September/October 2019 Issue
August 25, 2019

How one Cohoes educator inspired his student to teach

Author: By Kara Smith
Source: NYSUT United
cohoes take a look at teaching
Caption: John McKnight is entering his senior year at SUNY Cortland. The future physical education teacher draws inspiration from his eighth grade social studies teacher Chris Michael, left. Photo by Becky Miller.

When the ‘right path’ leads back to the classroom

Chris Michael wants to be remembered for more than names and dates when students move on from his eighth grade social studies class at Cohoes Middle School near Albany.

“I want them to remember me as a caring human being who listened to them, shared life advice and tried to send them down the right path in life,” said Michael.

“Anything else is a bonus.”

Former student John McKnight is one of Michael’s success stories. His life had started sliding off track following his parent’s divorce when he was in elementary school. Although his single-parent father did the best he could, long work hours, and tight finances, took a toll.

McKnight found himself drifting.

He watched people close to him lose their lives to drug addiction, started hanging out with the wrong crowd and school suspensions followed. “I had to grow up really fast,” he said.

“I would go and talk to Mr. Michael and he helped me view things in a positive way and, to this day, that’s still the way I am … he showed me that he cared,” said McKnight. “I didn’t have a lot of good in my life, but he was like an older brother, that extra person there to guide me.”

At eighth grade graduation, McKnight and a group of his friends dressed alike and took a picture with Michael. McKnight also wrote him a thank you letter. “I teared up reading it,” Michael said, noting that letters like that are why he went into teaching.

“It’s the most fulfilling job I’ve ever had,” said the Cohoes Teachers Association member. Although he’d considered a career in education in high school, he’d worked in journalism and a family business before becoming a teacher at 28.

McKnight and his friends sought Michael out again for a photo at their high school graduation. “We wanted something to remember where we came from,” McKnight said. “He played a big role in how we grew up.”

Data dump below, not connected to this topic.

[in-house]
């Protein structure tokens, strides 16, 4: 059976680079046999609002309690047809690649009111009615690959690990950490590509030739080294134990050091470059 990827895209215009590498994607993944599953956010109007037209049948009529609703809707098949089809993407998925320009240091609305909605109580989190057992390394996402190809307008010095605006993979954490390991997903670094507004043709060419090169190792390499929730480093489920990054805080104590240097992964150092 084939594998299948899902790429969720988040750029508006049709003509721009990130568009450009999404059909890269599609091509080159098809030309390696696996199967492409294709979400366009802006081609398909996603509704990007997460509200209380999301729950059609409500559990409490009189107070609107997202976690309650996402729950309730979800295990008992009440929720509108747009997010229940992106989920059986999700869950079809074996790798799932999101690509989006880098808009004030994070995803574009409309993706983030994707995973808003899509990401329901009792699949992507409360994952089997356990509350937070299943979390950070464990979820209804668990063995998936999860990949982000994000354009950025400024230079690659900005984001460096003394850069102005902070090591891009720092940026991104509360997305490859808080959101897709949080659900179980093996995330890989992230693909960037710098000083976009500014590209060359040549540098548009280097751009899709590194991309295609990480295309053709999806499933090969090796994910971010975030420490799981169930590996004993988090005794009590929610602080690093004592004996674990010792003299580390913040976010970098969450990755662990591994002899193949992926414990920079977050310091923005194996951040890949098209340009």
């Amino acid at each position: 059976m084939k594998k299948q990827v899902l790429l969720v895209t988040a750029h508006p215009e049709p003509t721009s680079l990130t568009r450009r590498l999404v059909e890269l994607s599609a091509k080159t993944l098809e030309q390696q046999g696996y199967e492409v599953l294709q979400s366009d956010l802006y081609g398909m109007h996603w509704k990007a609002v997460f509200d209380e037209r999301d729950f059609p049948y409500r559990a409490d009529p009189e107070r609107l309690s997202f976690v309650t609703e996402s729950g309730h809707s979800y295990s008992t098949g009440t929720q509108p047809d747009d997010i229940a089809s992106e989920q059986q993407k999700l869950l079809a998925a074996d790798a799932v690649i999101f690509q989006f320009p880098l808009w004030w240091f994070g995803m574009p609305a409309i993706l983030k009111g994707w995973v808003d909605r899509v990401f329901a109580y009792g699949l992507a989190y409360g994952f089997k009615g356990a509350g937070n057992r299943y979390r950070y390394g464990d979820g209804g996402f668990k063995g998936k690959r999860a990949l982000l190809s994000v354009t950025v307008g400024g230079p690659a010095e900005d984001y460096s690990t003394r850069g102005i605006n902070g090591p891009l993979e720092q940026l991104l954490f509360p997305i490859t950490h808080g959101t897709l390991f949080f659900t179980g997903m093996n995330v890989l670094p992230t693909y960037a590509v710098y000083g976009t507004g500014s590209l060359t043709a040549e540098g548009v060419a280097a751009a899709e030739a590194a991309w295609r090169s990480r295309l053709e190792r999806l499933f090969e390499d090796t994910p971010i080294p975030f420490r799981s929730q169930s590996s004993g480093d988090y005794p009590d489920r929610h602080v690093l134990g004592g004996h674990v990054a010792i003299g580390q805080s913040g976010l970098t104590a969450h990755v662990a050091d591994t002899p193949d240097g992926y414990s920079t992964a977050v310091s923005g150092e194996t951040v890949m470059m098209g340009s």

Cohoes Middle School teacher Chris Michael celebrates his students’ graduation from eighth grade... and high school. Photos provided. From left in both photos: Josh Giller, Jordan West, Jacob Bowen, John McKnight and Ryan Sencer. McKnight is now studying to be a teacher himself.

After completing his freshman year at SUNY Cortland, and dissatisfied with an athletic training major, McKnight did some soul searching.

He thought back to what helped shape him into the man he is. He realized it was teachers like Michael.

“I never thought I would be a teacher … but now I try to remember all that I learned from him,” he said. “Maybe I can help students become who they’re going to be.”

This fall, McKnight starts his senior year majoring in physical education.

He looks forward to getting kids moving every day. He also looks forward to stability.

“Becoming a teacher, I know that I’ll be secure, which is really important,” he said noting that having food on the table each night wasn’t always a guarantee growing up.

He knows that Michael’s influence will guide him throughout his career. “He’s a good role model,” said McKnight. “When I’m a teacher, I want my students to respect me, but I also want them to feel like they can come to me with a problem. I never realized, until I looked back on it, how much of an impact you can have on a child’s life.”

The admiration is mutual. At the start of every school year, Michael talks to his incoming students about McKnight’s determination to succeed.

“I’m beyond proud of him,” he said. “He’s going to be an amazing teacher.”

Take a Look at Teaching

NYSUT launched its Take A Look at Teaching initiative in the 2018–19 school year to strengthen teacher recruitment efforts and elevate the profession as a whole.

The effort features campus conversations, and regional summits for students and educators hosted by P–12 and higher education locals across the state.

Another series of summits will be held this school year. Locations include Long Island, Tarrytown, Capital Region and Southern Tier. For more information, visit